As with any video creation, students should first create a storyboard to sketch out their ideas for the animation video they are going to create. This should be followed by a written script including the outline of the action/characters. The next step would be to determine what medium they are going to use for the objects in the video– will it involve real people, clay figures, Legos, classroom supplies, or something else? All of the assets should be gathered and/or created before the shooting of the animation video begins.
The actual process of creating the stop motion animation video is simple– students put a camera on a tripod, create a “stage”, put the item(s) to be animated on the stage, and take the first photo. Then, they move something on one of the objects on the stage, take the next photo, and keep repeating this process until the story/video/demonstration is complete. (One rule of thumb is for students to take 10 different images for each second of video they want to create.) Once the photos are taken, they are moved into a video editing piece of software like iMovie or Adobe’s Premiere Elements or use an online tool like WeVideo.

One of the hardest parts of creating a stop motion animation project is keeping the camera still. With digital cameras, each time a student take a picture, the camera moves a tiny bit resulting in a shaky final animation.
Apps for the iPad have solved this problem and added useful features which make it easy to create a smooth animation. My favorite app for creating stop motion animation projects is Boinx Software’s iStopMotion for iPad. It is well-worth the $11.99 for a single copy and it is worth contacting the company or looking to see if it is in the Apple VPP for multiple copies. The companion software for this app is free and is called iStopMotion Remote Camera. Here’s how it works– the iPad is set up so the camera is trained on the stage. The second iOS device, which has the Remote Camera app installed, actually triggers the camera on the iPad so there is no need to touch the iPad that is looking at the stage and the animation stays smooth! Of course, iStopMotion for iPad has tons of other features including onion-skinning which allows the students to see a light overlay of the previous image taken when moving their item on the stage for the next shot. Here is a sample of what that looks like. And, when all the shots are done, the app creates the final animation video.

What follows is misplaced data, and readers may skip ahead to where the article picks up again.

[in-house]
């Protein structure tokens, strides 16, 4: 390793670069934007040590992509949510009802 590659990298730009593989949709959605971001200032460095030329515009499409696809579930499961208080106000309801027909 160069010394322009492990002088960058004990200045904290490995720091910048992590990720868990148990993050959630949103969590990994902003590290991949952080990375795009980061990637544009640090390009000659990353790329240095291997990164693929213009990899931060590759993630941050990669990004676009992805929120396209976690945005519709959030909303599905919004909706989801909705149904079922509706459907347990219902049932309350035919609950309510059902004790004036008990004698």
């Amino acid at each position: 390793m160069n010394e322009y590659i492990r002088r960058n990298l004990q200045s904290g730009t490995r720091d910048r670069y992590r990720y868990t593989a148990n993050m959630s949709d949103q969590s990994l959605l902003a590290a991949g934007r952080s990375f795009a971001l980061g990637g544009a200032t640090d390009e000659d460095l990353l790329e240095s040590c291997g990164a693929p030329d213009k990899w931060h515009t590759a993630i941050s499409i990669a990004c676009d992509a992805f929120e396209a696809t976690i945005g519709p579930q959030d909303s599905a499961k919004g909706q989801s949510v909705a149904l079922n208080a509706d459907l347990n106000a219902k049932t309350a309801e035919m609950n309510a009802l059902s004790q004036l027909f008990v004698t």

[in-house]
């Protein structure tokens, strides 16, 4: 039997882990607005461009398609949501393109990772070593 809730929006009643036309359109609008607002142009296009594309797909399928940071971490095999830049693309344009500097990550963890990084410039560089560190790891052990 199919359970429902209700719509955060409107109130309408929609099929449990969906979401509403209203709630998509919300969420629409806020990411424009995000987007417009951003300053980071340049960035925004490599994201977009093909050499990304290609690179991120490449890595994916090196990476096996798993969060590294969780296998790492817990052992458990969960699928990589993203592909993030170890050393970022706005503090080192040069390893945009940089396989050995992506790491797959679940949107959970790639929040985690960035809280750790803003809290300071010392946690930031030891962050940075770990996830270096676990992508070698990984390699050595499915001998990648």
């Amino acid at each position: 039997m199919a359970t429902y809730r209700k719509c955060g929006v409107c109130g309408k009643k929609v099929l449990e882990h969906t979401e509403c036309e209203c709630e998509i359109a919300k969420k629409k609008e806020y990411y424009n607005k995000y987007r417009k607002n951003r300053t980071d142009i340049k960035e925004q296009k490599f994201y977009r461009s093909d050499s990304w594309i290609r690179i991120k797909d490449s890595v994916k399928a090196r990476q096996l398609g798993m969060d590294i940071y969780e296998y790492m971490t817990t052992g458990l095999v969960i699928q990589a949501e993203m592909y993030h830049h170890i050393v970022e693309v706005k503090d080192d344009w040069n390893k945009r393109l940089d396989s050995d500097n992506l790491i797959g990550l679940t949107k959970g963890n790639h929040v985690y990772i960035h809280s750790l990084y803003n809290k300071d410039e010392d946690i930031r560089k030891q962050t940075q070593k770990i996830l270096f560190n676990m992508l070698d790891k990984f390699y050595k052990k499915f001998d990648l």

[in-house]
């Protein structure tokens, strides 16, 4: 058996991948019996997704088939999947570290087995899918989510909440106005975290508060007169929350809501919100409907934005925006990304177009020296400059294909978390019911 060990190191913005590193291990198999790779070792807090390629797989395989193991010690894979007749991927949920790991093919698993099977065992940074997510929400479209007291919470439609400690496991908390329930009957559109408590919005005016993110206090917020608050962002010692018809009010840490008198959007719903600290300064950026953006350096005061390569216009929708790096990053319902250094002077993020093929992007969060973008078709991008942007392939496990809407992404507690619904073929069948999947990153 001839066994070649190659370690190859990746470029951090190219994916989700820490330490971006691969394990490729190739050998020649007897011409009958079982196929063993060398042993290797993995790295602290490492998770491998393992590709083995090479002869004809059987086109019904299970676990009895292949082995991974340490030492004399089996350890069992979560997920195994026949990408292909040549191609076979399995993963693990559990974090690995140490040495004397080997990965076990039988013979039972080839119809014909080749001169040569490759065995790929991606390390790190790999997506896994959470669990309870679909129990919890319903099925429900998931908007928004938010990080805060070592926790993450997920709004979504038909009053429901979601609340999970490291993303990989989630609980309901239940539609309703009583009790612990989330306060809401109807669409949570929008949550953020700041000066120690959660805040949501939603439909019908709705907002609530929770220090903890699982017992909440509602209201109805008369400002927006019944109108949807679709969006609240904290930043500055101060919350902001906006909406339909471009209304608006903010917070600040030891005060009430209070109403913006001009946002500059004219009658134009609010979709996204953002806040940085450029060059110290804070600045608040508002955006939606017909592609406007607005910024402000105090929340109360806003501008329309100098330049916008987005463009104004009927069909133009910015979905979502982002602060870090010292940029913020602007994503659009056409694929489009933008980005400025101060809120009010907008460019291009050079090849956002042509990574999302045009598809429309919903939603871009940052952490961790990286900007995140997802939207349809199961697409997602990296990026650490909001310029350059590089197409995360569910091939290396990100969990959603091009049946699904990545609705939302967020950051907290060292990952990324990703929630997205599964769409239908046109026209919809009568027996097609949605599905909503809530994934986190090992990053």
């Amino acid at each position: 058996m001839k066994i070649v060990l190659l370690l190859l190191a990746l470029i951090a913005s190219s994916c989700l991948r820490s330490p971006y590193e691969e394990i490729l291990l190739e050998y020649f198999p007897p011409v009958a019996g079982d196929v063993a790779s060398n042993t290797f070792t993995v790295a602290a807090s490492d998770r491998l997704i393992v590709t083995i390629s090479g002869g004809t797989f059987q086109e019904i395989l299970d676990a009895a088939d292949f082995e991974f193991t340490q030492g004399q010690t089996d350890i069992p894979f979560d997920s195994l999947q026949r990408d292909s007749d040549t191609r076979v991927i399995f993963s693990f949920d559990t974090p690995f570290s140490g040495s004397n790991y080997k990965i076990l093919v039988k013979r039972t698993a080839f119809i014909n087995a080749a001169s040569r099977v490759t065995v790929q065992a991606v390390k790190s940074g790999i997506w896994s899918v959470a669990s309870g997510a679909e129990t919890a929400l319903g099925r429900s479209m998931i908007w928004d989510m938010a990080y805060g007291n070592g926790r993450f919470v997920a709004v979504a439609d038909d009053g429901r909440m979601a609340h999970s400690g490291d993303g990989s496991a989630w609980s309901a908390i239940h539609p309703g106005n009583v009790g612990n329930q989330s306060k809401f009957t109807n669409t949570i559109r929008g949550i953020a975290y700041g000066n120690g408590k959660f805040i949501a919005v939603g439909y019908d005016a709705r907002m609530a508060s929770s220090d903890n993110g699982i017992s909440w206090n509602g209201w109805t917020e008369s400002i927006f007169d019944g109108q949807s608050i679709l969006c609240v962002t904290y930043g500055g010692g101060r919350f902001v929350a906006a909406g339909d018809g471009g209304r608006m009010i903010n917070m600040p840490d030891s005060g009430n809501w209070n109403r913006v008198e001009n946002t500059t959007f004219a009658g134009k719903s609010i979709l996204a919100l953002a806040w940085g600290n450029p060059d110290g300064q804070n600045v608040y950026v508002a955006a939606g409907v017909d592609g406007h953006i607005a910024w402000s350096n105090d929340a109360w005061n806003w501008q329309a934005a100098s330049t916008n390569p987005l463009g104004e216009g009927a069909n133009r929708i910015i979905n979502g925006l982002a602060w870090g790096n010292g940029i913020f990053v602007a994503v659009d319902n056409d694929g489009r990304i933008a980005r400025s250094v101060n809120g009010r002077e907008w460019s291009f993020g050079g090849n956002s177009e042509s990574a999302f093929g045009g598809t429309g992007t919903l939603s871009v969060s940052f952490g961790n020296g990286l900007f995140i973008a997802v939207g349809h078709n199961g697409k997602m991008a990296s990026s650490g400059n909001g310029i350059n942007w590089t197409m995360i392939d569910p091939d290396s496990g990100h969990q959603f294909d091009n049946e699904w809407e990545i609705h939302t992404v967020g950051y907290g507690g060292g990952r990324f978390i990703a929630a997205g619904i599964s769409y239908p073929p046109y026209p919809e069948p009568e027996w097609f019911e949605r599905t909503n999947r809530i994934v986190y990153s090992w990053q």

For younger students, although it does not have the remote camera option, I like the myCreate app ($4.99). With this app, students get to see the previous shot and the onion-skin on the shot they are about to take at the same time.
Screenshot from myCreate app
For Android devices, both the Motion or Stop Motion Studio app get good reviews. I could not locate an Android app that included a remote shutter trigger companion app, though.

Students can create a cell animation project with Microsoft’s Powerpoint, Apple’s Keynote, or Google Slides software. Using the shapes in the software, they can create one slide, duplicate the slide, move an object on the new slide, duplicate the slide, etc. and even add in other objects as they go along. When it is time to play the project, students just set the transition between slides to be automatic and 0 seconds (or the least amount of time possible) for the transition. Here is a sample of an animated digital story from a ninth grade student in Australia. It was created with 260 slides.
Video Player

The Common Craft “In Plain English” series has created a new form of animation in the classroom.  The cut-out animation process is created by using paper cut-outs that move on and off of the stage. These assets are easy for students to create and and they are made using the same animation process as the stop-motion animation videos– a photograph of each movement brought into a movie-making tool. 

Below is a sample of a student project using cut-out animation.

Do you have students creating stop-motion animations in your classroom? Do you have great resources or student samples? Share on Twitter! #kathyschrock